Wisconsin’s elk population continues to expand

A bull elk in Northern Wisconsin with a DNR monitoring collar
A bull elk in Northern Wisconsin with a DNR monitoring collar(Wisconsin DNR)
Published: Mar. 11, 2021 at 2:28 PM CST
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GREEN BAY, Wis. (WBAY) - If you dream of harvesting an elk in Wisconsin this year, you have until the end of May to apply.

The DNR is now in the planning stages for the 4th elk hunt in state history next fall.

Elk re-introduction in the state is a success story that continues to grow.

“Managing elk in the state of Wisconsin is extremely unique and extremely cool when it comes down to it, it offers something that we haven’t seen here for hundreds of years, elk haven’t been on the landscape since the late 1800′s and now they’ve been back for a quarter century,” says DNR Wildlife Biologist Joshua Spiegel, based in Sawyer County.

From 25 original transplanted elk in 1995, to more than 300 today in Northern Wisconsin and another 100 in Central Wisconsin, the herd is growing at a rate of 5-10 percent a year.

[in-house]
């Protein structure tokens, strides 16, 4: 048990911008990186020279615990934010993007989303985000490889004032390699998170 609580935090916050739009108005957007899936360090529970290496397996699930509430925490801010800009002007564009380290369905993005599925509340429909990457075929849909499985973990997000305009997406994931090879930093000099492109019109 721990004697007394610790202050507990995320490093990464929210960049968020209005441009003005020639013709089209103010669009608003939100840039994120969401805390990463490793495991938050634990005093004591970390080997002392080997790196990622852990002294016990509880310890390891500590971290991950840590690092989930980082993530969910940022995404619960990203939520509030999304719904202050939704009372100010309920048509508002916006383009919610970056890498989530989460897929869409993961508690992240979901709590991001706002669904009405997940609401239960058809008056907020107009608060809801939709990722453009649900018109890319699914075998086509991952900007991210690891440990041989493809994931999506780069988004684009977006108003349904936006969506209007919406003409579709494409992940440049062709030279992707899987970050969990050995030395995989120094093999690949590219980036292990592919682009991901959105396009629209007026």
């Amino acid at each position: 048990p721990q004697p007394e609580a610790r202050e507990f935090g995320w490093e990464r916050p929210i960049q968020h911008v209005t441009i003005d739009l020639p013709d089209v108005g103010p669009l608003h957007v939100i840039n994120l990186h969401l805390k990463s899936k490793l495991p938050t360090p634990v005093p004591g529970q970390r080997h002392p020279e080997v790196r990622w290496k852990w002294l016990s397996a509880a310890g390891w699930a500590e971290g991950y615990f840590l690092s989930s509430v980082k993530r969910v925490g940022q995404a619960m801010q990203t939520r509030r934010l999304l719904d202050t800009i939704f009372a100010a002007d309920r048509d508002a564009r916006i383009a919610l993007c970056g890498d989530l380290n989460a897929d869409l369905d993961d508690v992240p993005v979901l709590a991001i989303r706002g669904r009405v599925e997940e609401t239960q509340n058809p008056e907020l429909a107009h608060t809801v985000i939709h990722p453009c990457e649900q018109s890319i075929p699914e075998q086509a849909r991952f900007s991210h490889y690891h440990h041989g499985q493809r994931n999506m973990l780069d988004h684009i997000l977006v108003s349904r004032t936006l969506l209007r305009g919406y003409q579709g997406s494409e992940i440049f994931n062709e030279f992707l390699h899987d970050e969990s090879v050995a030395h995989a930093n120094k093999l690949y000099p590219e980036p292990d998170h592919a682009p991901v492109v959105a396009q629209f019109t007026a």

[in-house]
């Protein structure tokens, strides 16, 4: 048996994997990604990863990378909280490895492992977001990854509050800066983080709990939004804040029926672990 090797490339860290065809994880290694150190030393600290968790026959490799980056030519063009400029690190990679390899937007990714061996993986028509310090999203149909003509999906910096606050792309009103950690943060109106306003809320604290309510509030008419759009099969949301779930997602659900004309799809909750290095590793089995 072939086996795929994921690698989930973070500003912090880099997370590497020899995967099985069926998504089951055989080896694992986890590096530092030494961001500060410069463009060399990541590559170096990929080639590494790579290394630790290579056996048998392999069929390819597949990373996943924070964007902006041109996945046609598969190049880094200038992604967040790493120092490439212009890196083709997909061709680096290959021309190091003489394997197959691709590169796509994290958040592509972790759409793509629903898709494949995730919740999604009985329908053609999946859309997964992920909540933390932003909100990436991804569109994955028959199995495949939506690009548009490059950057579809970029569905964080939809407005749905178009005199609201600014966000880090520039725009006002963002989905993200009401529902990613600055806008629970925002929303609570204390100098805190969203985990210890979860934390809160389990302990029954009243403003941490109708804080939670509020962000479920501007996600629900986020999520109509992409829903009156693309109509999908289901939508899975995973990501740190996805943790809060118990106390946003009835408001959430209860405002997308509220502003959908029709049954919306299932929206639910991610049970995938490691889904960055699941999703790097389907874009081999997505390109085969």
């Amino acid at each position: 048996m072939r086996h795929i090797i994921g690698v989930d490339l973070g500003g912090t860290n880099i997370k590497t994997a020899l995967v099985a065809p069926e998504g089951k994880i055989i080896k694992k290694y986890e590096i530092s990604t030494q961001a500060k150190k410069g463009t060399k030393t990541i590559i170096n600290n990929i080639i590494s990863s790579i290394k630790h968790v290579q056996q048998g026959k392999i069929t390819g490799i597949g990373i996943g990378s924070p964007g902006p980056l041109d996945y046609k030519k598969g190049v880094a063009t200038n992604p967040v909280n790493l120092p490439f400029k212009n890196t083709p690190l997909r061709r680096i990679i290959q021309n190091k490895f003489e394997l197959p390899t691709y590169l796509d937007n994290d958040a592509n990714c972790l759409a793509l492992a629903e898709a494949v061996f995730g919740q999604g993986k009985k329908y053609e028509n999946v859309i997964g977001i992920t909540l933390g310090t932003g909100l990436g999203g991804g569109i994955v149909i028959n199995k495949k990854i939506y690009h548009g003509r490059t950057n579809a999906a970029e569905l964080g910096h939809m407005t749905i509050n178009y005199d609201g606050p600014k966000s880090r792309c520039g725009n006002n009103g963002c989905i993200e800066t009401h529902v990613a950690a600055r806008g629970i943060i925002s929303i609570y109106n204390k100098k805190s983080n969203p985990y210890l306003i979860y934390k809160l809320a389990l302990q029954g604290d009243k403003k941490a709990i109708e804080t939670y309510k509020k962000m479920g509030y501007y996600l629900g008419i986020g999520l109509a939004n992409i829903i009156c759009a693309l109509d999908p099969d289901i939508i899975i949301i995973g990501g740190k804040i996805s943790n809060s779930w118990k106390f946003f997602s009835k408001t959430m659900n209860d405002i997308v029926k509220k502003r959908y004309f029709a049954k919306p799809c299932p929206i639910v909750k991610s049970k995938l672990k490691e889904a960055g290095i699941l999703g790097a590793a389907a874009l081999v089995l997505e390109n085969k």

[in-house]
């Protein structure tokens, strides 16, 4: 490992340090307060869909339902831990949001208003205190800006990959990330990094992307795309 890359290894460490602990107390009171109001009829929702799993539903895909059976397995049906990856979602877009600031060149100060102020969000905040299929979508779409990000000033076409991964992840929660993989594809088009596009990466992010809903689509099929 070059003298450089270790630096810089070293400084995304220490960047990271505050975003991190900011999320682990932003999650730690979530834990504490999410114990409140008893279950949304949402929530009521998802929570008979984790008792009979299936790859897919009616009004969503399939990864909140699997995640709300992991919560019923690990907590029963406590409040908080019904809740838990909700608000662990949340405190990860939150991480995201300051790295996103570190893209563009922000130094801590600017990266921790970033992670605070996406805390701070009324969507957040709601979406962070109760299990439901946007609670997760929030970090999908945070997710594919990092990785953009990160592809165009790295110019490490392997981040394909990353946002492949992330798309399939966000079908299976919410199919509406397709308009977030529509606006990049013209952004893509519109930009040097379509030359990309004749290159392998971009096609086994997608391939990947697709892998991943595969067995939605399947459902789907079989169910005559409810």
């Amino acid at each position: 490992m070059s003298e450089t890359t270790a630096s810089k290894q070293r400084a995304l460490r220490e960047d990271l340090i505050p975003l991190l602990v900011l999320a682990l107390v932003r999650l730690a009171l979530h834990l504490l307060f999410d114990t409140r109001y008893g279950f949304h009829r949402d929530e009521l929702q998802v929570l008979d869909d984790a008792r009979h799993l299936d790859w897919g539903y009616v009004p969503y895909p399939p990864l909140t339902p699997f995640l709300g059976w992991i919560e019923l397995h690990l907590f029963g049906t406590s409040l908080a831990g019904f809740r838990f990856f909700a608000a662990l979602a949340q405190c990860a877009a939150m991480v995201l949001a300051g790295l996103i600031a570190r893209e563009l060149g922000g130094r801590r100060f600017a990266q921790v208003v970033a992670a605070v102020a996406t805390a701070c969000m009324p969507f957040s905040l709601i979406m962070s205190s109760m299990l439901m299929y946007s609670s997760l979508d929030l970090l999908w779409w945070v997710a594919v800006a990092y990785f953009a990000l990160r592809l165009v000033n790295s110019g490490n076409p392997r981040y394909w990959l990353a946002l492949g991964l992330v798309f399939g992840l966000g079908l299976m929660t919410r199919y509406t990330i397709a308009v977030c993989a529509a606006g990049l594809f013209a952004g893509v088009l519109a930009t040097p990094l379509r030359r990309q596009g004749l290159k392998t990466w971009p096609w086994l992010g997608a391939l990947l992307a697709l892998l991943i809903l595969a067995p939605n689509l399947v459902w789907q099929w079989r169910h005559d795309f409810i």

That growth allowed the DNR to offer a limited hunt the last three years with a quota of 10 bull elk per year, consisting of 5 Wisconsin hunters receiving tags-- and 5 going to Native American tribes.

In 2020, more than 28,000 hunters applied, and Spiegel says seven out of every ten dollars from the application fee goes back to elk management.

“We’re able to do the extensive habitat work, the research, the monitoring that goes in to really improve our estimates and our ability to manage the landscape,” says Spiegel.

Harvest quotas for next fall will be established later this spring.

Spiegel says the DNR is also currently working on the next 10 year elk management plan, with the long-term goal of 1,400 elk in Northern Wisconsin and 350 in Central Wisconsin.

The more elk, the more hunting opportunities in the future.

“We’re putting these once in a lifetime tags out there for hunters to be successful, we know eventually that success rate is going to drop, but at this stage of the game when we offer our quota up there, how many elk we want to take, we’re expecting to remove that many elk from the landscape, we want the hunters to be successful, we want them to enjoy their experience,” says Spiegel.

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